Background: Cryptococcal disease remains one of the main causes of death in HIV-positive people who have low cluster of differentiation 4 (CD4) cell counts. Currently, the World Health Organization (WHO) recommends screening HIV-positive people with low CD4 counts for cryptococcal antigenaemia (CrAg), and treating those who are CrAg-positive. This Cochrane Review examined the effects of an approach where those with low CD4 counts received regular prophylactic antifungals, such as fluconazole.
Objectives: To assess the efficacy and safety of antifungal drugs for the primary prevention of cryptococcal disease in adults and children who are HIV-positive.
Search methods: We searched the CENTRAL, MEDLINE PubMed, Embase OVID, CINAHL EBSCOHost, WHO International Clinical Trials Registry Platform (WHO ICTRP), ClinicalTrials.gov, conference proceedings for the International AIDS Society (IAS) and Conference on Retroviruses and Opportunistic Infections (CROI), and reference lists of relevant articles up to 31 August 2017.
Selection criteria: Randomized controlled trials of adults and children, who are HIV-positive with low CD4 counts, without a current or prior diagnosis of cryptococcal disease that compared any antifungal drug taken as primary prophylaxis to placebo or standard care.
Data collection and analysis: Two review authors independently assessed eligibility and risk of bias, and extracted and analysed data. The primary outcome was all-cause mortality. We summarized all outcomes using risk ratios (RR) with 95% confidence intervals (CI). Where appropriate, we pooled data in meta-analyses. We assessed the certainty of the evidence using the GRADE approach.
Main results: Nine trials, enrolling 5426 participants, met the inclusion criteria of this review. Six trials administered fluconazole, while three trials administered itraconazole.Antifungal prophylaxis may make little or no difference to all-cause mortality (RR 1.07, 95% CI 0.80 to 1.43; 6 trials, 3220 participants; low-certainty evidence). For cryptococcal specific outcomes, prophylaxis probably reduces the risk of developing cryptococcal disease (RR 0.29, 95% CI 0.17 to 0.49; 7 trials, 5000 participants; moderate-certainty evidence), and probably reduces deaths due to cryptococcal disease (RR 0.29, 95% CI 0.11 to 0.72; 5 trials, 3813 participants; moderate-certainty evidence). Fluconazole prophylaxis may make no clear difference to the risk of developing clinically resistant Candida disease (RR 0.93, 95% CI 0.56 to 1.56; 3 trials, 1198 participants; low-certainty evidence); however, there may be an increased detection of fluconazole-resistant Candida isolates from surveillance cultures (RR 1.25, 95% CI 1.00 to 1.55; 3 trials, 539 participants; low-certainty evidence). Antifungal prophylaxis was generally well-tolerated with probably no clear difference in the risk of discontinuation of antifungal prophylaxis compared with placebo (RR 1.01, 95% CI 0.91 to 1.13; 4 trials, 2317 participants; moderate-certainty evidence). Antifungal prophylaxis may also make no difference to the risk of having any adverse event (RR 1.07, 95% CI 0.88 to 1.30; 4 trials, 2317 participants; low-certainty evidence), or a serious adverse event (RR 1.08, 95% CI 0.83 to 1.41; 4 trials, 888 participants; low-certainty evidence) when compared to placebo or standard care.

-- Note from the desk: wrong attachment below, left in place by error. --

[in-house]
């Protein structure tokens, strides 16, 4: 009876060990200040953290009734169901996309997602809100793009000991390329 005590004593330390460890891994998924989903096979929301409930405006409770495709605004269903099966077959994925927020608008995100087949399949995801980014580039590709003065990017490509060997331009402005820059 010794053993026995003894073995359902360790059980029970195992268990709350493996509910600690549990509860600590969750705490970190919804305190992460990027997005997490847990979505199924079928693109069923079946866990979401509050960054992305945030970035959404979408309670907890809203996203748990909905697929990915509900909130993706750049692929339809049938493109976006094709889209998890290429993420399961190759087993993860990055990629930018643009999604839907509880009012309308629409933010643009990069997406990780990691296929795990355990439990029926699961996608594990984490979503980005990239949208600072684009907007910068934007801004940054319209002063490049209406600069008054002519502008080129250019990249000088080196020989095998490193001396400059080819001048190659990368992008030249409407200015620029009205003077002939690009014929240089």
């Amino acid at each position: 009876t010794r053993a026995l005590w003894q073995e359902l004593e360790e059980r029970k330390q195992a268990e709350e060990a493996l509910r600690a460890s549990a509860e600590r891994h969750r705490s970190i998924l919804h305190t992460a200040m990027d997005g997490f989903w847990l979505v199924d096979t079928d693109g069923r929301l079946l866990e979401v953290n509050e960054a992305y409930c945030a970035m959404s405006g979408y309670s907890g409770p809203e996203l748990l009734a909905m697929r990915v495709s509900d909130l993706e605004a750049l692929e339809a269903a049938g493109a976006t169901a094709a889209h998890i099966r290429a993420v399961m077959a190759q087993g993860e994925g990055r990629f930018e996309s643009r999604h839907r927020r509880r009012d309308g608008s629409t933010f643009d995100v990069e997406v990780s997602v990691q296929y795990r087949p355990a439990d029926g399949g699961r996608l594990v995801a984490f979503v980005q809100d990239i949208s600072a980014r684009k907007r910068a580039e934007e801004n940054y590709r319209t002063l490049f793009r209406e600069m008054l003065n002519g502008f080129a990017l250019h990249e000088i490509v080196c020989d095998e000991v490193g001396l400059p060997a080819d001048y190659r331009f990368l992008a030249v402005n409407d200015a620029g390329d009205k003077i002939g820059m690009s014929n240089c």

Authors' conclusions: Antifungal prophylaxis reduced the risk of developing and dying from cryptococcal disease. Therefore, where CrAG screening is not available, antifungal prophylaxis may be used in patients with low CD4 counts at diagnosis and who are at risk of developing cryptococcal disease.